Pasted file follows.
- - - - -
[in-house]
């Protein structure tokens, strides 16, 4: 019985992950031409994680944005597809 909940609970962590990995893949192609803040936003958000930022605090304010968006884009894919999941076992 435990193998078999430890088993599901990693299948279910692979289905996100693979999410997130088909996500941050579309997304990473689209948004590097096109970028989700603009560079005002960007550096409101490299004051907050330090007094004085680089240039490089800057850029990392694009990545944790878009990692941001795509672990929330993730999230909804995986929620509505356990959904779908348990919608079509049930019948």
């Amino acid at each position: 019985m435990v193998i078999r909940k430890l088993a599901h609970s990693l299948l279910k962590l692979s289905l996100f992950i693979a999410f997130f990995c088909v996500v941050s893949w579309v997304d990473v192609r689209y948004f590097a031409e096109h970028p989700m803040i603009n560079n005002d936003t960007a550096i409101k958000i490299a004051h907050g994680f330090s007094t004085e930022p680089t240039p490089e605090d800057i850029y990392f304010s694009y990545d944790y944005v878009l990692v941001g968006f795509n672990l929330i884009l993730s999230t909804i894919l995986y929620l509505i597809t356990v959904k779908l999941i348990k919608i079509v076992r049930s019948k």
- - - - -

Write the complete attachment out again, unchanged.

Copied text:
[in-house]
């Protein structure tokens, strides 16, 4: 019985992950031409994680944005597809 909940609970962590990995893949192609803040936003958000930022605090304010968006884009894919999941076992 435990193998078999430890088993599901990693299948279910692979289905996100693979999410997130088909996500941050579309997304990473689209948004590097096109970028989700603009560079005002960007550096409101490299004051907050330090007094004085680089240039490089800057850029990392694009990545944790878009990692941001795509672990929330993730999230909804995986929620509505356990959904779908348990919608079509049930019948």
């Amino acid at each position: 019985m435990v193998i078999r909940k430890l088993a599901h609970s990693l299948l279910k962590l692979s289905l996100f992950i693979a999410f997130f990995c088909v996500v941050s893949w579309v997304d990473v192609r689209y948004f590097a031409e096109h970028p989700m803040i603009n560079n005002d936003t960007a550096i409101k958000i490299a004051h907050g994680f330090s007094t004085e930022p680089t240039p490089e605090d800057i850029y990392f304010s694009y990545d944790y944005v878009l990692v941001g968006f795509n672990l929330i884009l993730s999230t909804i894919l995986y929620l509505i597809t356990v959904k779908l999941i348990k919608i079509v076992r049930s019948k």